The little ukulele has a beautiful sweet sound and a gleaming wood finish.
A gift, it sits placidly in its case on my closet floor. I have repeatedly told myself that I will learn to play it, but I still have not found the time to do so. Recently, however, I learned that wellness employee programs are now promoting, among other things, learning a musical instrument. Questions about the connections between music and health led me to search for answers that might make learning the ukulele a priority for me.
In a town full of talented musicians and music-lovers, it was easy to locate a few who would share their thoughts on how learning an instrument can be good for the health. I first spoke with Sherry Anderson, a local piano teacher at the Thrushhill Music Studio in downtown Juneau. Despite being a busy professional, Sherry still makes time for music in her schedule because she finds teaching and playing the piano to be a great way to relax.
“The piano is where I take out my frustrations if I’m having a bad day,” she said. “For me, it’s therapeutic and soothing.”
The therapeutic qualities of music empower people to express themselves, whether the emotions are joy, fear, frustration, or hope. For people of all backgrounds, abilities, and ages, learning to play a musical instrument helps build confidence as well as a skill that can be appreciated and shared with others.
“Anyone can learn to play an instrument. Rhythm is strong and instinctual to people,” said Tasha Walen, a music teacher at The Canvas, Juneau’s community art studio.
Among its many therapeutic and community art classes, the music program has been around since 2009 as a day habilitation for people who experience disabilities. The class meets for one hour, five days a week. Participants choose their own music to learn, practice, and perform. Though the group is no stranger to performing in public, this year was the first year for them to perform on stage at the Alaska Folk Festival.
“For people who play in a group, it’s a good time to practice social skills and to encourage problem-solving within a group,” said Sara Franzoni, another music teacher at the Canvas. “Everyone has to listen to each other. Our musicians practice and learn life skills while having a good time.”
Meanwhile, Walen praised music as a motivator.
“Participants have goals that they’re working on, and the music is an effective and fun way of helping them achieve those goals,” she said. “There’s so much you can do with music, and it’s so well-disguised.” Walen adds, “Music improves memory, develops fine motor skills, and helps people get mentally organized.”
These days, much of our lives is spent multi-tasking and preoccupying ourselves with doing too many things at once. The result is fatigue, stress, and even lowered productivity. Perhaps part of the reason that learning to play a musical instrument is now being promoted as a healthy activity is because it takes us away from situations that are physically, mentally, and emotionally draining. Walen agrees.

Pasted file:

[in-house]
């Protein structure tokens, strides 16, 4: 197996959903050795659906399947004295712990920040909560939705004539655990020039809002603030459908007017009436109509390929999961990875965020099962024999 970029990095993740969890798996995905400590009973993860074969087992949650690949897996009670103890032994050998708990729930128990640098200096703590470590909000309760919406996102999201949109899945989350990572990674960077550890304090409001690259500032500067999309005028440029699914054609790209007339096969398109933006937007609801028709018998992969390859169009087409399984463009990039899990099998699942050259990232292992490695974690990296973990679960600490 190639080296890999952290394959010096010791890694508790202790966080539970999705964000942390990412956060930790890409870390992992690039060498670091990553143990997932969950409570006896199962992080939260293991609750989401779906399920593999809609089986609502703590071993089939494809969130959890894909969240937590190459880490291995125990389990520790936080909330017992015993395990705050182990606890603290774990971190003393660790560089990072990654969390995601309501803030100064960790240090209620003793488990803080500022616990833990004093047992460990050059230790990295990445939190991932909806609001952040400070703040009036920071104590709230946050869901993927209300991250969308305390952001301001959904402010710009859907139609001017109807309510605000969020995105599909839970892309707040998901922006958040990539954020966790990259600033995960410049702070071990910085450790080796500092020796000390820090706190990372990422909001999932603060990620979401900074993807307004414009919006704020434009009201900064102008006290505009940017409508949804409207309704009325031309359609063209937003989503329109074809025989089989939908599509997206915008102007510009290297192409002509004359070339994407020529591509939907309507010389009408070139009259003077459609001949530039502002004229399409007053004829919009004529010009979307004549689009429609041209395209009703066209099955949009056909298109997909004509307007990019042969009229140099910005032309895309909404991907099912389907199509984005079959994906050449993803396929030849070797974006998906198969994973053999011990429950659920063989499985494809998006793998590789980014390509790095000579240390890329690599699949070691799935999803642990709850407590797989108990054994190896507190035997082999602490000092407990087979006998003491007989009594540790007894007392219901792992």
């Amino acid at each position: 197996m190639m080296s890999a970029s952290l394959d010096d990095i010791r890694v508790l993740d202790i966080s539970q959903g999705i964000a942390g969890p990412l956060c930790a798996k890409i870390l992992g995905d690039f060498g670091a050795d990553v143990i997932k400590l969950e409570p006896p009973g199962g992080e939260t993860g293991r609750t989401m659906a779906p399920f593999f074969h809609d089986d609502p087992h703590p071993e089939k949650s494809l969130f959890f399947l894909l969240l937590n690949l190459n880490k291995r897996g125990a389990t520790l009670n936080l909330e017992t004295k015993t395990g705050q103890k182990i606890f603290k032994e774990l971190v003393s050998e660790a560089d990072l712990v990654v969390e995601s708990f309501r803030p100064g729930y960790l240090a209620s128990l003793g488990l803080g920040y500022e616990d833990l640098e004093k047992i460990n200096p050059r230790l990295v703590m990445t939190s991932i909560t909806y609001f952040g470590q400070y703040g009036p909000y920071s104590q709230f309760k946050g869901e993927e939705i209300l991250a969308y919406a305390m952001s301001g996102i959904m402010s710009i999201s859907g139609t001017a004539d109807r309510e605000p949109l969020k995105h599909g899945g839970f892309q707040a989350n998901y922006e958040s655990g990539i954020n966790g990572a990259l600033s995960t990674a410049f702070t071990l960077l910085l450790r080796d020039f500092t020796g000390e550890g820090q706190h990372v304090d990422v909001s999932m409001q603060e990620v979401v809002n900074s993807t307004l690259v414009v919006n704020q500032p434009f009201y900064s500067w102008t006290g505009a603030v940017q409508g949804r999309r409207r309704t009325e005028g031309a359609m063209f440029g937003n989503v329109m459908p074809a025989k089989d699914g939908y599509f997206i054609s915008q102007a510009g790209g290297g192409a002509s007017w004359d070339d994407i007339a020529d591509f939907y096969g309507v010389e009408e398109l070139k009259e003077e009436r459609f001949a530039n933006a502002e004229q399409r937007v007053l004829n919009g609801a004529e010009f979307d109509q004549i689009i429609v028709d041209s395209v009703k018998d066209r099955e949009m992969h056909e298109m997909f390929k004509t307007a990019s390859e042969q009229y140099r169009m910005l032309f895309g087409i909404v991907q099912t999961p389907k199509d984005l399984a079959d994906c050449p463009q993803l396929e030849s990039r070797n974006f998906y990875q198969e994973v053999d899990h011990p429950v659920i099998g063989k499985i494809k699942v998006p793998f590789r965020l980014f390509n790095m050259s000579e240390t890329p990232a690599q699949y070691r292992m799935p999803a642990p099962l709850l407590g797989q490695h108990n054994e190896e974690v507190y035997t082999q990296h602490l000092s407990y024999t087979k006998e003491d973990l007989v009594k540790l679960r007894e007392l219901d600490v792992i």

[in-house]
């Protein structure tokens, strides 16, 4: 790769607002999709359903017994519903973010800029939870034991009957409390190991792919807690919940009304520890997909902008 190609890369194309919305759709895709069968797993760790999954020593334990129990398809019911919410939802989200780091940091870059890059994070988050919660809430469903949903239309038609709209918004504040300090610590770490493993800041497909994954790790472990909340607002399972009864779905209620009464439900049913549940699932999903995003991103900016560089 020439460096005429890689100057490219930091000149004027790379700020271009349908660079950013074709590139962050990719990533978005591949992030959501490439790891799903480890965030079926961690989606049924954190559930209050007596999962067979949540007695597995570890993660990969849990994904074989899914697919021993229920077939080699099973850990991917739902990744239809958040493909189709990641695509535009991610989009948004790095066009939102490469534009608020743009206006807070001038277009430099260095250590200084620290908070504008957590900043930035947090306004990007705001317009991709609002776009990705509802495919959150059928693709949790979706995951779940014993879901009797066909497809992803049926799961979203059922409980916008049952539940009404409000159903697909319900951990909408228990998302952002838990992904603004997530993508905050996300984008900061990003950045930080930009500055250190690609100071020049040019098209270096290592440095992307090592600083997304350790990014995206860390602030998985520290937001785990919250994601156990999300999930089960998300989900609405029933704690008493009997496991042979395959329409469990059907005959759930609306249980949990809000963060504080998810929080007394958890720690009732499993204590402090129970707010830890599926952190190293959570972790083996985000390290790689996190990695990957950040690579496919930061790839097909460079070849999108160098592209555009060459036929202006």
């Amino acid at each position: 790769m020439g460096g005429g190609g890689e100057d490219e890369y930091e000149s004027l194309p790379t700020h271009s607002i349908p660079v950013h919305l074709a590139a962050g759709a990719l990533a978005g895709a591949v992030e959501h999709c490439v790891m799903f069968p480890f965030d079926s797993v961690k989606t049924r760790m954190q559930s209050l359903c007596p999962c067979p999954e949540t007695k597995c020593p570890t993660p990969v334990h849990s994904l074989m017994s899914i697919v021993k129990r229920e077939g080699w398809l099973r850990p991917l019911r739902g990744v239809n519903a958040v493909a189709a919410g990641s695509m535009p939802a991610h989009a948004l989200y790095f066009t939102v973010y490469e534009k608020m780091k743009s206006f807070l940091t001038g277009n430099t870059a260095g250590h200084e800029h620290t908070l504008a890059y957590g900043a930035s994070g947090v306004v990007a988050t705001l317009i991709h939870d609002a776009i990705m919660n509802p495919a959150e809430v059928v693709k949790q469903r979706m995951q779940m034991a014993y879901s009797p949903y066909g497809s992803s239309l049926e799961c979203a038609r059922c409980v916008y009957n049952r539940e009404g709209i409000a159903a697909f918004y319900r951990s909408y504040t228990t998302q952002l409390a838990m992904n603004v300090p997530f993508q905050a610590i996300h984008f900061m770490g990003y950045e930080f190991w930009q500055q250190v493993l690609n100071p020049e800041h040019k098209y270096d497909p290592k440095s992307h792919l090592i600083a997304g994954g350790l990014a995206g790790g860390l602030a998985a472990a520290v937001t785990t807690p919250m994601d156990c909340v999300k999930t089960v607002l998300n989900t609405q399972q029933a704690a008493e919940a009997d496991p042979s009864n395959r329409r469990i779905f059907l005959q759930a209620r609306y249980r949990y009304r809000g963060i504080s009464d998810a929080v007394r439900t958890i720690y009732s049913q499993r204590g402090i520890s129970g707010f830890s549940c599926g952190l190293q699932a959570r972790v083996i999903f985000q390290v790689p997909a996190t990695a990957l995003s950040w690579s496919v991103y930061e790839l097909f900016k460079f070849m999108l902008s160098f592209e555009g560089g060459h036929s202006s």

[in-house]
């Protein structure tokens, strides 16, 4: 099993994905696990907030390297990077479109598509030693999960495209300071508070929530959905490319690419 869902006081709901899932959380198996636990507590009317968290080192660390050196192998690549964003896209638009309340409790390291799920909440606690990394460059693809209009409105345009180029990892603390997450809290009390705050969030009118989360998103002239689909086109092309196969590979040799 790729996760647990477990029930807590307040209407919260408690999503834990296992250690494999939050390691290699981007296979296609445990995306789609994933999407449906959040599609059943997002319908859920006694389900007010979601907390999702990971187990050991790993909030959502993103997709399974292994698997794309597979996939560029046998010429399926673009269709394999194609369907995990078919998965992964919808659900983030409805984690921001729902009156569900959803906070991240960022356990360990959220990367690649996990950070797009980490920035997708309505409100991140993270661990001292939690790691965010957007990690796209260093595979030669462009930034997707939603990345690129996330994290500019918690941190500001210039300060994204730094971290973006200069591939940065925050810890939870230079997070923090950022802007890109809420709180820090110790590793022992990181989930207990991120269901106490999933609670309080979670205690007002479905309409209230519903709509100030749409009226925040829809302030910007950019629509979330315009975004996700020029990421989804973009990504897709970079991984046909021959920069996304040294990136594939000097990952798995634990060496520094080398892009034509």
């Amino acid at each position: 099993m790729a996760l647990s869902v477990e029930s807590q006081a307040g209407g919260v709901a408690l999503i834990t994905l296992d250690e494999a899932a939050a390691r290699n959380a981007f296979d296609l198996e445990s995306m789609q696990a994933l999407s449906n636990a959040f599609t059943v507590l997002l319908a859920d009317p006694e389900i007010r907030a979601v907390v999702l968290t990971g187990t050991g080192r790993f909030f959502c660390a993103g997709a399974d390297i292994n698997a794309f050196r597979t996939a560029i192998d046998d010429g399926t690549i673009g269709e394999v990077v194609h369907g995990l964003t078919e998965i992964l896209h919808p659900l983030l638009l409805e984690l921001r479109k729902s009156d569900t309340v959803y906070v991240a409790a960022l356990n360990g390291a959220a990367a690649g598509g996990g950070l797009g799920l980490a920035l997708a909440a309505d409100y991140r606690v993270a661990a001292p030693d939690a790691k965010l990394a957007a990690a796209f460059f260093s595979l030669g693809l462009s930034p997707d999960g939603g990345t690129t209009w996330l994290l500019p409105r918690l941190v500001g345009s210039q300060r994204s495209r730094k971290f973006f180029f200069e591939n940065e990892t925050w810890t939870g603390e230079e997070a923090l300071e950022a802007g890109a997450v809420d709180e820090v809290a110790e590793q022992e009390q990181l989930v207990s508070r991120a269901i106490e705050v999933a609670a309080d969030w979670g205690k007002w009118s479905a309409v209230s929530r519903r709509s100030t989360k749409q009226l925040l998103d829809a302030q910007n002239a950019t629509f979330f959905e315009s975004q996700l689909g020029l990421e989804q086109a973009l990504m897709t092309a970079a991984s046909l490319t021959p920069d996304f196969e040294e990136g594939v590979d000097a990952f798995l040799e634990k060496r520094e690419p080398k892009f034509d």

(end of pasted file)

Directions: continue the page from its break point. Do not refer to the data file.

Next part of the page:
“When you’re playing music, you can’t do anything else but focus and be present,” she said.
An article on WebMD titled “How Making Music Reduces Stress” by Susan Kuchinskas describes how making music can “short-circuit the stress response and keep it from becoming chronic.”
According to Kuchinskas, research studies have shown making music reduces the incidence of burn-out for high-stress jobs and it has also been linked with improved school performance in at-risk youth.
As with all new things, sometimes taking the first step is the most difficult. Time can be an obstacle to learning a new instrument because, as with anything worthwhile, practice and perseverance is essential. At the Alaska Folk Festival, I met Mike Sakarias, a long-time festival volunteer, who mentioned that he learned to play the hammer dulcimer after having little previous experience in music.
“It helps to have a goal in mind for motivation,” he said. “Maybe you aim to perform at the folk festival one day. Or perhaps you want to build up your skills.
“Just remember that every time you practice, you’re better than you were before.”
Though I never mentioned anything about my ukulele, Sakarias shared one other valuable tip.
“Don’t keep the instrument in its case. Leave it out somewhere you can access it easily.” In other words, make practicing and playing the instrument convenient so that you can play it as often as possible, even if for just a short moment.
The ukulele’s case still sits in my closet, but the instrument has now found a new home at eye-height and arm’s length to encourage quality wellness time in preparation for learning some simple tunes by the end of summer. Though the folk festival may be over, Juneau’s musical seasons never end with the upcoming Juneau Jazz and Classics festival, summer concerts in the park, and musicians who offer lessons year round. Whether you are looking to play an instrument for therapeutic reasons or just for fun, the music you create will be good for your soul and for your health.
• Jennifer Nu is a freelance writer in Juneau. She can be contacted at firstname.lastname@example.org.